Sunday, October 21, 2012

Reading Notes: NW


Zadie Smith's fourth novel, NW, came highly recommended to me by two friends, and also, naturally, by its authorship - Smith's 2005 book, On Beauty, is one of my favourite novels of the last decade, without question. So I came to NW primed to like it, and, despite its mixed critical reception, I was not disappointed. In my view this is an insightful, at times compelling, text of modern malaise, identity fragmentation, loss, and the sometimes painful, often blurry, always incomplete, search for meaning that is one of the Ur themes of human existence.

NW is a story in four uneven sections, mostly revolved around two women, Leah and Keisha / Natalie, who grow up in Willesden, a council estate in north-west London; and, to a lesser extent, Felix, whose timeline crosses Natalie's at a critical point, but whose own story, told in just a few chapters, I found to be almost unbearably moving. Leah and Natalie, despite being of the same socieconomic background, and lifelong best friends, are different in almost every other way.

Leah, compassionate and physically open, is white, an only child, unambitious professionally, married to and in love with her French African hairdresser husband, Michel - and also adrift, formless, shuttered, emotionally muted. Natalie, ostensibly serious-minded, straight-laced, professionally driven, is from a Caribbean (and Christian) family, is an upwardly mobile young barrister married to Frank, a rich financier, mother of two small children, holder of dinner parties, addict of her smartphone, work and "dressing up" - and also alone, playing her various identities like masks in a desperate bid to find one that feels less like an act.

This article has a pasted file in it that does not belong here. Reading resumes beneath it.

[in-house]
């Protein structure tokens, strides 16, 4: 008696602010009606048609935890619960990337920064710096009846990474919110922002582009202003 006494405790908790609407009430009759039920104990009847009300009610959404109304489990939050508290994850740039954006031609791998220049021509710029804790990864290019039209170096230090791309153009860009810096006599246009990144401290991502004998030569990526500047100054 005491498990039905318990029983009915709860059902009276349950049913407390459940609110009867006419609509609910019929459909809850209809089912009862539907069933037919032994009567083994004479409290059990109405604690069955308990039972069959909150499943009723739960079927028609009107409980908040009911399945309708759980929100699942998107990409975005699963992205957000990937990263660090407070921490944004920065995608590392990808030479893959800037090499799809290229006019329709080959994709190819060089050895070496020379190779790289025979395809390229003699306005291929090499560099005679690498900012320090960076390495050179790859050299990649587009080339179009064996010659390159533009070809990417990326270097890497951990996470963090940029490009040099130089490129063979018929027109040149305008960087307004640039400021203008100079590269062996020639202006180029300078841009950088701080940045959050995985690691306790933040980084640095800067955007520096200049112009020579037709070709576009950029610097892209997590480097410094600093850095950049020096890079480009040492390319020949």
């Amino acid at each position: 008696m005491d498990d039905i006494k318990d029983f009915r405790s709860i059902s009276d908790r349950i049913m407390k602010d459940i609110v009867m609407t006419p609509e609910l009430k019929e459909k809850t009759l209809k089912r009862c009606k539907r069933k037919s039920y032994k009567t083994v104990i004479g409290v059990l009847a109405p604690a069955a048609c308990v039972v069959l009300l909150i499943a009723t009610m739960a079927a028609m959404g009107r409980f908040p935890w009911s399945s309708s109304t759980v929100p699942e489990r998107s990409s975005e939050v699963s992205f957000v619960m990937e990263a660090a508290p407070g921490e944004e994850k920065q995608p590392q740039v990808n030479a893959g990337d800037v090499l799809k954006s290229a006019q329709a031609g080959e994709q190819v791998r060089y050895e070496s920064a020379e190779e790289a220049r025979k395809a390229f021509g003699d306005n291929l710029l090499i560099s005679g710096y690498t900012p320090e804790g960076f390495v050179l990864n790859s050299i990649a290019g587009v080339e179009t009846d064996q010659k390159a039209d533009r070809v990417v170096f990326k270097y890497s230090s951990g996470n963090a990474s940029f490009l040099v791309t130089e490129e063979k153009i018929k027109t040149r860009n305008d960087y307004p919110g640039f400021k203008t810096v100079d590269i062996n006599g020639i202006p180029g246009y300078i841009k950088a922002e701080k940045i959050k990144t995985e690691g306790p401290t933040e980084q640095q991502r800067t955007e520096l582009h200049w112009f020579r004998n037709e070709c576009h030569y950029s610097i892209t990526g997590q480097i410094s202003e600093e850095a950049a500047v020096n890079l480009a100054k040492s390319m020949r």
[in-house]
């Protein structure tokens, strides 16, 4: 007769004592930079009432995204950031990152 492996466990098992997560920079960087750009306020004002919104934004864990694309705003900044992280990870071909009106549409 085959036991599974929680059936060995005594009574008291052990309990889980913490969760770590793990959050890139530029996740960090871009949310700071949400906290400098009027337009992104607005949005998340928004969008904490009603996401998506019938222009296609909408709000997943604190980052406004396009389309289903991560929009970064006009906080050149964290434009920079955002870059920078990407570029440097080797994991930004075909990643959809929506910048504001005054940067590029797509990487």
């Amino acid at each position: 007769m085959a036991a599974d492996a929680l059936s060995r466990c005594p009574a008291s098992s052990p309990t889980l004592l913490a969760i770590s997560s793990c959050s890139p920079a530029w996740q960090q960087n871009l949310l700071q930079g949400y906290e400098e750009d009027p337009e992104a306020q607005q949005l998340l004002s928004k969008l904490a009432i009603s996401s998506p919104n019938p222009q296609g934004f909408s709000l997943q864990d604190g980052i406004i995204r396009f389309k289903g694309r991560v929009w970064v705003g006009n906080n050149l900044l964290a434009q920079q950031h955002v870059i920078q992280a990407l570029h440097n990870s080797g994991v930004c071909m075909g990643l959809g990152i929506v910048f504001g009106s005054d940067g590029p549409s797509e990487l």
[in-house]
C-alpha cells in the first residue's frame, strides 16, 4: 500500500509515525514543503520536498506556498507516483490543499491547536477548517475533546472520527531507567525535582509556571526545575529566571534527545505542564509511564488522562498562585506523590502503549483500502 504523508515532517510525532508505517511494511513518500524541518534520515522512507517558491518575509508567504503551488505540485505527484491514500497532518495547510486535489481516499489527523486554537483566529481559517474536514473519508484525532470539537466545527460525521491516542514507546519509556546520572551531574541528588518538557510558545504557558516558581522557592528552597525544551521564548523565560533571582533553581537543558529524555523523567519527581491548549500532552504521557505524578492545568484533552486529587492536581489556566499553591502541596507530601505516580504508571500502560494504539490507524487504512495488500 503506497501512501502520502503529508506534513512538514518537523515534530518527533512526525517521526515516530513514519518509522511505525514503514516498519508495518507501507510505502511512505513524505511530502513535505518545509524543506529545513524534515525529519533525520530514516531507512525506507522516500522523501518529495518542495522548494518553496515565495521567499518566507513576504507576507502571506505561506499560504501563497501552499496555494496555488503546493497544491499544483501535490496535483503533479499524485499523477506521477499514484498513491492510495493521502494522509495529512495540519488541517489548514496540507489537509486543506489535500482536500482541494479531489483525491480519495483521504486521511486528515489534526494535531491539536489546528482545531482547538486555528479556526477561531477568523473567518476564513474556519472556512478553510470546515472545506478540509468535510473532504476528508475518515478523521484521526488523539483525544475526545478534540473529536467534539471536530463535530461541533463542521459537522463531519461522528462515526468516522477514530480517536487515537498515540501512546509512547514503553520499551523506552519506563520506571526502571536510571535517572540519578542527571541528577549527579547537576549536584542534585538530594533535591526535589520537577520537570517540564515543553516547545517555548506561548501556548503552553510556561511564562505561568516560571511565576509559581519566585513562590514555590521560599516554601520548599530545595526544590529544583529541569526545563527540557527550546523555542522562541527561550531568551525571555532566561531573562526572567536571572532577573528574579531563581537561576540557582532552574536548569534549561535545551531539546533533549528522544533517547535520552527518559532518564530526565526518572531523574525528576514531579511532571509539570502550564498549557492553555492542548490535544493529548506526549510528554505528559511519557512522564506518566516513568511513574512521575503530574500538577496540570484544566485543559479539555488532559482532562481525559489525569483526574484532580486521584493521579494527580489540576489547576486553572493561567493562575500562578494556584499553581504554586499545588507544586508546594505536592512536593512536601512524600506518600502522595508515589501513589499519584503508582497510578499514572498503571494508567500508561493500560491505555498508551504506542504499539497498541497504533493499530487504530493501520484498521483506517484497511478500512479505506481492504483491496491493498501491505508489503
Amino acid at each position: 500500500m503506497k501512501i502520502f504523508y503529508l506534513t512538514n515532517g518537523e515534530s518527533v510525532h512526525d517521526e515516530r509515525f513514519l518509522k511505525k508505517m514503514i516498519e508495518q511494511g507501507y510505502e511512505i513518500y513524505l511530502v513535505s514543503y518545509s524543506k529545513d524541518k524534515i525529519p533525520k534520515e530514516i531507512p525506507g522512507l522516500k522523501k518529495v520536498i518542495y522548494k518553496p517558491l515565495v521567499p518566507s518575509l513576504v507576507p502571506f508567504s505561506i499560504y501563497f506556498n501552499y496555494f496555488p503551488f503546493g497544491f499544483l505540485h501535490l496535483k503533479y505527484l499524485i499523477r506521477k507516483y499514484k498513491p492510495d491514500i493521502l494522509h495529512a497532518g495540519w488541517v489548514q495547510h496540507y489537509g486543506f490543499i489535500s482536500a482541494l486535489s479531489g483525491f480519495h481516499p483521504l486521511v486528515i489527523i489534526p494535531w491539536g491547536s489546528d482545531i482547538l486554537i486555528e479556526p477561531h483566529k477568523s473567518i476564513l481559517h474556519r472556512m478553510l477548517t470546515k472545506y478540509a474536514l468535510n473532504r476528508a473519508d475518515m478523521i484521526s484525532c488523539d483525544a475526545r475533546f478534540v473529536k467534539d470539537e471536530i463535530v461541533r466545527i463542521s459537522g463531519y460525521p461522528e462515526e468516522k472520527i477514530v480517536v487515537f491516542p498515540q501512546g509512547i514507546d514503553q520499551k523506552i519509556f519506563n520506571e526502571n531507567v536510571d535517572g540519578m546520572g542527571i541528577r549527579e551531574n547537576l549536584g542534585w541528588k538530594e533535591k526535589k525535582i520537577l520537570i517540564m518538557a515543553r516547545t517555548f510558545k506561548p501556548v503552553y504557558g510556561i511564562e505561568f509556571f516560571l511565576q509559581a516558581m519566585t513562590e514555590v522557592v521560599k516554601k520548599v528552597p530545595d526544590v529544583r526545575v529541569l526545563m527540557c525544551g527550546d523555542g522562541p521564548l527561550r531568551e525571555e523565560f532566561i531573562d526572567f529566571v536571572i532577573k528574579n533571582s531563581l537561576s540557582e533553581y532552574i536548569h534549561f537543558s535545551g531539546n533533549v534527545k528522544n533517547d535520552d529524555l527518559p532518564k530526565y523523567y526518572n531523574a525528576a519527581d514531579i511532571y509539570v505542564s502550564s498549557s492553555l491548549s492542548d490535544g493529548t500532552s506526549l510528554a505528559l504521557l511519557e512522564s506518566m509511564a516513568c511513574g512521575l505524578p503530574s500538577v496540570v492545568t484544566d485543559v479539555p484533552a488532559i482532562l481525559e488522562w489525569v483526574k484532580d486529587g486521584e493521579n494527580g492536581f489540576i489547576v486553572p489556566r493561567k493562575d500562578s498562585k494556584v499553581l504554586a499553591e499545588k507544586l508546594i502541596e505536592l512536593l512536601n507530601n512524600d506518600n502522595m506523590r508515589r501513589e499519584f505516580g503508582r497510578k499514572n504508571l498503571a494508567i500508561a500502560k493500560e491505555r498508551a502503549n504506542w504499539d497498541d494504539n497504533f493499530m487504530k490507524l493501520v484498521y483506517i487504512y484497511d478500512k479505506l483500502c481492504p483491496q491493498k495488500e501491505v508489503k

Their stories are stories, ultimately, of disconnection, of silent suffocation, of inner worlds and how shockingly they can differ from outward appearances. These are women living lives of quiet desperation, sometimes almost unknown to themselves; Leah, who feels her life from a distance, like a ghost looking in; and Natalie, who had "become a person unsuited to self-reflection. Left to her own mental devices, she quickly spiralled into self-contempt." (p 221) The contrast note is provided by Felix, the character who, in novel terms, is born to die, yet is infinitely more than the simple red-shirt he might have been. Felix is hopeful, expectant, in love and moving on; yet he's killed, all the same, in a senseless act of violence, and a scene that I found extremely affecting precisely because of its understatement.

This is a novel rich with an almost singsong cadence, employing the language and idioms of its area to great, almost poetic, effect. (From me, this is high praise - I am usually not a fan of dialect in novels, unless I feel it makes an intrinsic and real contribution to the story, rather than just being grafted on for surface colour, as so often seems to be the case).